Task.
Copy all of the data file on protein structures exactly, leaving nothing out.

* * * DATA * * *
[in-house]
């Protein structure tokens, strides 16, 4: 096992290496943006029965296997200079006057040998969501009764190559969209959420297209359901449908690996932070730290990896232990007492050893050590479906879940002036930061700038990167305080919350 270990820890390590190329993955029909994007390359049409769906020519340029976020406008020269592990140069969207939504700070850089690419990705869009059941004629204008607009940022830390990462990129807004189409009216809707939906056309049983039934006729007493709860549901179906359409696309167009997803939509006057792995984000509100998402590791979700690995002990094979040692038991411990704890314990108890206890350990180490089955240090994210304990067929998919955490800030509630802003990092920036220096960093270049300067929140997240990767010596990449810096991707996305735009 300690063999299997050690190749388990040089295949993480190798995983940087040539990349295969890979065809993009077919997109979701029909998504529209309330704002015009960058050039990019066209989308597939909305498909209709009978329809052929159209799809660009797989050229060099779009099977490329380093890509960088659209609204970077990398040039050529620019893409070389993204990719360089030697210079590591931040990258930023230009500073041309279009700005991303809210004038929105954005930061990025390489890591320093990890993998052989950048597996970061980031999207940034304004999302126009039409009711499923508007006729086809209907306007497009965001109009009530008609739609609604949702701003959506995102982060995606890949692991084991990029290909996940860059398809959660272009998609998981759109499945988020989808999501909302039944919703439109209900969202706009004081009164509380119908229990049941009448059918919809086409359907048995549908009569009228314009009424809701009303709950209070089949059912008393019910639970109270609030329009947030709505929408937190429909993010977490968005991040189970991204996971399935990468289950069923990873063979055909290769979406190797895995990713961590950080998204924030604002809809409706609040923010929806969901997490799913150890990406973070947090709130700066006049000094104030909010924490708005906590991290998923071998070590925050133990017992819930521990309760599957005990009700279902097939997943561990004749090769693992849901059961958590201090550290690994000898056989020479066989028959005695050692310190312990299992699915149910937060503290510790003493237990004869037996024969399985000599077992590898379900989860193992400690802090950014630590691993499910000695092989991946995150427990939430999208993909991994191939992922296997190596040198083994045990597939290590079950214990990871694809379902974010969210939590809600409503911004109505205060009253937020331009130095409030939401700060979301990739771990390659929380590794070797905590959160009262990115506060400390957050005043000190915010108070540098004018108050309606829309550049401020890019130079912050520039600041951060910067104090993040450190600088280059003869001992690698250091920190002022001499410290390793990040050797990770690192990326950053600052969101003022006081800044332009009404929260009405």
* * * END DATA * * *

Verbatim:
[in-house]
């Protein structure tokens, strides 16, 4: 096992290496943006029965296997200079006057040998969501009764190559969209959420297209359901449908690996932070730290990896232990007492050893050590479906879940002036930061700038990167305080919350 270990820890390590190329993955029909994007390359049409769906020519340029976020406008020269592990140069969207939504700070850089690419990705869009059941004629204008607009940022830390990462990129807004189409009216809707939906056309049983039934006729007493709860549901179906359409696309167009997803939509006057792995984000509100998402590791979700690995002990094979040692038991411990704890314990108890206890350990180490089955240090994210304990067929998919955490800030509630802003990092920036220096960093270049300067929140997240990767010596990449810096991707996305735009 300690063999299997050690190749388990040089295949993480190798995983940087040539990349295969890979065809993009077919997109979701029909998504529209309330704002015009960058050039990019066209989308597939909305498909209709009978329809052929159209799809660009797989050229060099779009099977490329380093890509960088659209609204970077990398040039050529620019893409070389993204990719360089030697210079590591931040990258930023230009500073041309279009700005991303809210004038929105954005930061990025390489890591320093990890993998052989950048597996970061980031999207940034304004999302126009039409009711499923508007006729086809209907306007497009965001109009009530008609739609609604949702701003959506995102982060995606890949692991084991990029290909996940860059398809959660272009998609998981759109499945988020989808999501909302039944919703439109209900969202706009004081009164509380119908229990049941009448059918919809086409359907048995549908009569009228314009009424809701009303709950209070089949059912008393019910639970109270609030329009947030709505929408937190429909993010977490968005991040189970991204996971399935990468289950069923990873063979055909290769979406190797895995990713961590950080998204924030604002809809409706609040923010929806969901997490799913150890990406973070947090709130700066006049000094104030909010924490708005906590991290998923071998070590925050133990017992819930521990309760599957005990009700279902097939997943561990004749090769693992849901059961958590201090550290690994000898056989020479066989028959005695050692310190312990299992699915149910937060503290510790003493237990004869037996024969399985000599077992590898379900989860193992400690802090950014630590691993499910000695092989991946995150427990939430999208993909991994191939992922296997190596040198083994045990597939290590079950214990990871694809379902974010969210939590809600409503911004109505205060009253937020331009130095409030939401700060979301990739771990390659929380590794070797905590959160009262990115506060400390957050005043000190915010108070540098004018108050309606829309550049401020890019130079912050520039600041951060910067104090993040450190600088280059003869001992690698250091920190002022001499410290390793990040050797990770690192990326950053600052969101003022006081800044332009009404929260009405």